Technique is completely different from sheep-cloning method
The cloning of monkeys has finally been achieved by researchers at the University of Oregon, who employed revolutionary new technology to achieve the multiplication of the creatures.
The technique used is radically different from that employed by the scientists at Scotland's Roslin Institute, who famously cloned Dolly the sheep. The technique could pave the way toward the cloning of humans, since monkeys' genetic makeup is more similar to that of homo sapiens than that of sheep.
Only one living rhesus macaque monkey has so far been produced, although scientists promise that four more animals will be soon be created. Genetics experts at the University of Oregon split a monkey embryo at a very early stage an then infused it into separate "mother" animals. The technique is in fact very similar to the process employed in Aldous Huxley's famous futuristic novel Brave New World.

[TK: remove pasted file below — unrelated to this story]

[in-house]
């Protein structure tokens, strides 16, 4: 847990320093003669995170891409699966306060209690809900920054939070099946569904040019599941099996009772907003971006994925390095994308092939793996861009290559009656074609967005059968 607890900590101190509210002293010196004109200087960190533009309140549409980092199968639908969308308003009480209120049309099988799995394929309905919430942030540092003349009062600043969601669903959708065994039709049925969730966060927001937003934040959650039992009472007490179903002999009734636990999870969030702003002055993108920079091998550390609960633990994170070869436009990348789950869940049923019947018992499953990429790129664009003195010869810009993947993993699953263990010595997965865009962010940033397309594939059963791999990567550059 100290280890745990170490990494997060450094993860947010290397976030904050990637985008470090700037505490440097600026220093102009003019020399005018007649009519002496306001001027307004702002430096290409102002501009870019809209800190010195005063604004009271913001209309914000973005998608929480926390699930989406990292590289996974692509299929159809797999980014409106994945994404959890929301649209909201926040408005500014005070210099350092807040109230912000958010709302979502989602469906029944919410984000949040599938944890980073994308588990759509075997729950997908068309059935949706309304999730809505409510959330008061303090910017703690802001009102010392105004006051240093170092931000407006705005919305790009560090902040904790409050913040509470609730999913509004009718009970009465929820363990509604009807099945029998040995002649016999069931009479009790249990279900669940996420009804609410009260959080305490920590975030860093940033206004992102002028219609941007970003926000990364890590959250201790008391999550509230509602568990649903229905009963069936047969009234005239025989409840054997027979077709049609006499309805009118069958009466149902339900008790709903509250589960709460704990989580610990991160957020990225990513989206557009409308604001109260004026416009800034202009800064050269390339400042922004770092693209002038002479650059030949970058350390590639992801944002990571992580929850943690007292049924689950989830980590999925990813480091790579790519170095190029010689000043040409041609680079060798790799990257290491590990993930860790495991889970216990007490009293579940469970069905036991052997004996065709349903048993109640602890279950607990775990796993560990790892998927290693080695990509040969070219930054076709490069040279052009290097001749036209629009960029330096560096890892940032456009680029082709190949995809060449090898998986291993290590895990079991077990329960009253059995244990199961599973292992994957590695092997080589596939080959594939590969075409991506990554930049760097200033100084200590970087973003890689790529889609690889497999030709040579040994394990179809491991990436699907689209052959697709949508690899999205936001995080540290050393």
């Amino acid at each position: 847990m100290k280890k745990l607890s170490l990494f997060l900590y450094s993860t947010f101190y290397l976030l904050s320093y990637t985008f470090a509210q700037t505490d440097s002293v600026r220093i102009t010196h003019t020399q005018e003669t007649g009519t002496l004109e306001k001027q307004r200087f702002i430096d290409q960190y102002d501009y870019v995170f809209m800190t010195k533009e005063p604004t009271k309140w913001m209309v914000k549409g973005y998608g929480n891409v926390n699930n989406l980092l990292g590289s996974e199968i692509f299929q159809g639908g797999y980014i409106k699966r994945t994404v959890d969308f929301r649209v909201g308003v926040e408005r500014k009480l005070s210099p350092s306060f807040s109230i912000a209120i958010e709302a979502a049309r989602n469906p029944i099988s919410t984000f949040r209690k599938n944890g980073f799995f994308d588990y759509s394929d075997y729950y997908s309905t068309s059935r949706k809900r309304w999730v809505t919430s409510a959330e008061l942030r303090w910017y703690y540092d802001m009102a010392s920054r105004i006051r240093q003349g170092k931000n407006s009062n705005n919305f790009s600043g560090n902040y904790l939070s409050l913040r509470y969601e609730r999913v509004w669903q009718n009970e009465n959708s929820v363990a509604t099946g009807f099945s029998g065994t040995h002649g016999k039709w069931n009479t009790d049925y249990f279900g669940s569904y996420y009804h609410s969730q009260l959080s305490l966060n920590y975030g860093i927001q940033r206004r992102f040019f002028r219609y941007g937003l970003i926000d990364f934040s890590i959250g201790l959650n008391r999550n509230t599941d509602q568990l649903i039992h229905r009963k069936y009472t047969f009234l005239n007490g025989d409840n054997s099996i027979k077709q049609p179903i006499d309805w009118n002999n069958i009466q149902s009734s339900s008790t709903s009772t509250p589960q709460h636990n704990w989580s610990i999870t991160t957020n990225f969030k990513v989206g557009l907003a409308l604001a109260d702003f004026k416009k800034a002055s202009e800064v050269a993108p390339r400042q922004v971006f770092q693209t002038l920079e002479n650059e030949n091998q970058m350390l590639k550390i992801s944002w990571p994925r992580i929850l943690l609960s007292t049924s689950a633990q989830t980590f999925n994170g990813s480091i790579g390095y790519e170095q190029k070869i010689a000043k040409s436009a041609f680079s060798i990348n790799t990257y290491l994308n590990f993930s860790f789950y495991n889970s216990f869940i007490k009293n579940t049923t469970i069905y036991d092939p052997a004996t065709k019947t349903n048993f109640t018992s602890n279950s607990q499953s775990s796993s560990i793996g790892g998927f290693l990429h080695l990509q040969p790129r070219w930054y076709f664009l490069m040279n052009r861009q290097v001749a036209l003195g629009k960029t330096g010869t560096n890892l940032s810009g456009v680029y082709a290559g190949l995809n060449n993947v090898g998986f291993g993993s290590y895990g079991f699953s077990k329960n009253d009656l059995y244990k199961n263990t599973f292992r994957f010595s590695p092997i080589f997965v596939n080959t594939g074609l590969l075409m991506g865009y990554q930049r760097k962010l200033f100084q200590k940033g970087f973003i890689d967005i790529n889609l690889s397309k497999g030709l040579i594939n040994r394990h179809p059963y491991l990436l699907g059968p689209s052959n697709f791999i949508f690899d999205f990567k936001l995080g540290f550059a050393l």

The creation of multiple monkeys is meant to facilitate research into human diseases and animal behaviour. Dr. John Strandberg with the National Institutes of Health told the press: "I can't think of a single kind of monkey-based research that wouldn't benefit from using identical animals."